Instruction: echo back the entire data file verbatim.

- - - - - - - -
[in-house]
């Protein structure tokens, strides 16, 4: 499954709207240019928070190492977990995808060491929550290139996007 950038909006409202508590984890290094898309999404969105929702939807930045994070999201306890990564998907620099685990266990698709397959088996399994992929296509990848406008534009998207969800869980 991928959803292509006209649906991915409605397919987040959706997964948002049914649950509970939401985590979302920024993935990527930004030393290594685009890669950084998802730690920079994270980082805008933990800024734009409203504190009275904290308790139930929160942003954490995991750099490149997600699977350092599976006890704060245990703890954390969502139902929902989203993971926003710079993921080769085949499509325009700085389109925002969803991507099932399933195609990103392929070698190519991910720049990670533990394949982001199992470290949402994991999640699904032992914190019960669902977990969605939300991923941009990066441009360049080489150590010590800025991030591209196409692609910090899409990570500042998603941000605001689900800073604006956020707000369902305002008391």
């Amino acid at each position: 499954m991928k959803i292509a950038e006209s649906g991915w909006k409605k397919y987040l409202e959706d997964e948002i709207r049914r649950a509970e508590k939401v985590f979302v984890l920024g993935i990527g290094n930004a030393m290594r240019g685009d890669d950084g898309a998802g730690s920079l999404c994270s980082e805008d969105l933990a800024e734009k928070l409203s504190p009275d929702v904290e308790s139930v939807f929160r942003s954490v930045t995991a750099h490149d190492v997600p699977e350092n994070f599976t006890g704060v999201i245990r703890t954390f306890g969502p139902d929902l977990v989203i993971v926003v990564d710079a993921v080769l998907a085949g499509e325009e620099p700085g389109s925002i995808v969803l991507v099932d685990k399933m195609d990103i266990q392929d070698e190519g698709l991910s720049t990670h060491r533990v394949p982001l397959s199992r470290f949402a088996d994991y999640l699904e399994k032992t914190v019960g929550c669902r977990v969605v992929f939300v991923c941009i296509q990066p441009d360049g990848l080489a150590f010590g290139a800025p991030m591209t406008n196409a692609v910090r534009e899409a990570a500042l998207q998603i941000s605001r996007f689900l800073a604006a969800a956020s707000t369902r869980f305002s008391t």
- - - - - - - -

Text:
[in-house]
């Protein structure tokens, strides 16, 4: 499954709207240019928070190492977990995808060491929550290139996007 950038909006409202508590984890290094898309999404969105929702939807930045994070999201306890990564998907620099685990266990698709397959088996399994992929296509990848406008534009998207969800869980 991928959803292509006209649906991915409605397919987040959706997964948002049914649950509970939401985590979302920024993935990527930004030393290594685009890669950084998802730690920079994270980082805008933990800024734009409203504190009275904290308790139930929160942003954490995991750099490149997600699977350092599976006890704060245990703890954390969502139902929902989203993971926003710079993921080769085949499509325009700085389109925002969803991507099932399933195609990103392929070698190519991910720049990670533990394949982001199992470290949402994991999640699904032992914190019960669902977990969605939300991923941009990066441009360049080489150590010590800025991030591209196409692609910090899409990570500042998603941000605001689900800073604006956020707000369902305002008391």
């Amino acid at each position: 499954m991928k959803i292509a950038e006209s649906g991915w909006k409605k397919y987040l409202e959706d997964e948002i709207r049914r649950a509970e508590k939401v985590f979302v984890l920024g993935i990527g290094n930004a030393m290594r240019g685009d890669d950084g898309a998802g730690s920079l999404c994270s980082e805008d969105l933990a800024e734009k928070l409203s504190p009275d929702v904290e308790s139930v939807f929160r942003s954490v930045t995991a750099h490149d190492v997600p699977e350092n994070f599976t006890g704060v999201i245990r703890t954390f306890g969502p139902d929902l977990v989203i993971v926003v990564d710079a993921v080769l998907a085949g499509e325009e620099p700085g389109s925002i995808v969803l991507v099932d685990k399933m195609d990103i266990q392929d070698e190519g698709l991910s720049t990670h060491r533990v394949p982001l397959s199992r470290f949402a088996d994991y999640l699904e399994k032992t914190v019960g929550c669902r977990v969605v992929f939300v991923c941009i296509q990066p441009d360049g990848l080489a150590f010590g290139a800025p991030m591209t406008n196409a692609v910090r534009e899409a990570a500042l998207q998603i941000s605001r996007f689900l800073a604006a969800a956020s707000t369902r869980f305002s008391t």